About two dozen downtown business owners and residents gathered Thursday evening to express concerns over the current plans for the Plattsburgh Downtown Redevelopment Initiative and strategize on potential alternatives.
The city has been awarded $10 million from the state to refurbish the downtown but some business owners and residents believe the current plan would fail.
The meeting was organized by Jeremiah Ward, a cooperative development specialist and community organizer who was a member of the now disbanded local DRI Planning Committee. He gave a presentation describing a Strong Towns approach and why it would be better for the city than the current development plan. “Strong Towns employs a small mixed use building strategy that can be easily adaptable. They're very easy to like reconfigure whereas large projects like what's proposed across the street are owned by large developers that generally don't exist around Plattsburgh and they come from Vermont or further afield.”
The business owners say there are underutilized, failed or abandoned development projects in the downtown core including a parking lot that remains from an abandoned waterfront hotel development plan and a largely vacant multi-story office building. Sasha Sanger says the DRI funds should support the local businesses that have built the core of the city. “I think it's only fair to reinvest the money that our community gets from our state into people who have given everything that they can to make their businesses successful here. And to give subsidies and to give tax breaks to companies or developers and the money doesn't really stay here I think for me that is the biggest problem I have with this development.”
Tenzin Dorjee owns a restaurant on Margaret Street and has been unable to get funding to create a boutique hotel. “I come from a very small country and we believed in not big big businesses. We believed in small businesses that drive the economy and that actually is the backbone of the community. And here we're doing the exact opposite of it. We're going to take that away, give it to a developer who will control everything that we do thereafter. Do we want to give that away?”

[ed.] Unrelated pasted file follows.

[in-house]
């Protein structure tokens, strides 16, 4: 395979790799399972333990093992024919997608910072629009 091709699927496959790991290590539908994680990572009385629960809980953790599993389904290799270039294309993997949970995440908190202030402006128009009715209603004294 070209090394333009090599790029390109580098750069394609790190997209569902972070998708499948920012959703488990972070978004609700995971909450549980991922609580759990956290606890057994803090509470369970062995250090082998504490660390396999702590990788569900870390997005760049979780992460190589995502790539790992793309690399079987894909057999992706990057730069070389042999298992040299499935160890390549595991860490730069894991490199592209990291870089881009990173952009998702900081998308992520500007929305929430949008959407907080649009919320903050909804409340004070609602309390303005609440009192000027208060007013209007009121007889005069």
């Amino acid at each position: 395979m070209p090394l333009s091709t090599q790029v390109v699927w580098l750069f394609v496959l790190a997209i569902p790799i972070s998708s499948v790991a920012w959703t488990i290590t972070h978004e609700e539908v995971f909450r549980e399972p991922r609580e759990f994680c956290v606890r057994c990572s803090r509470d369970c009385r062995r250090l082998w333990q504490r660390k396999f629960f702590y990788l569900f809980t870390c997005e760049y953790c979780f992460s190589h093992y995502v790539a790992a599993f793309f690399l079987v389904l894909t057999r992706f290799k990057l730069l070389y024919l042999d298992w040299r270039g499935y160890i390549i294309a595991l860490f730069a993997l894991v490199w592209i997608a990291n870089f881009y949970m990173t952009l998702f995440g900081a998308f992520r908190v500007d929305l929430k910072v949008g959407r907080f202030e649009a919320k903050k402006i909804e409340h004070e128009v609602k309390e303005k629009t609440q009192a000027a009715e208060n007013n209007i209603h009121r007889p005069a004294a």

Though there haven’t been any formal surveys, Ward claims there is no support for the current DRI plan and feels Mayor Colin Read has reversed his position since his campaign. “He said some bad things about the dangers of that project and he went from saying it's going to suck the life out of the city and then he switched recently to saying that we're putting up a bit of paradise on our parking lot like there's a complete one-eighty.”
Mayor Read says the development plan has evolved from the initial concept proposed two years ago. He believes the current plans are similar to the Strong Towns concept. “Throughout this process it’s moved quite away from the initial concept, which I'm very grateful it’s moved away from that, moving not toward some sort of monolithic big box mall-like thing. So I don't know what the controversy is. I really think we are all on the same page and I hope I've been a significant part of trying to make it evolve in a way that's going to be much better for our community and actually completely consistent with what I'd said during the campaign. But it certainly has no resemblance to what was initially proposed and I think the group is still responding to the two year old concept that is obsolete.”
The current plan eliminates a retail mall and includes mixed use residential and commercial, green space and moves toward an arts corridor concept.
The advocates plan to attend upcoming city council meetings to express their concerns.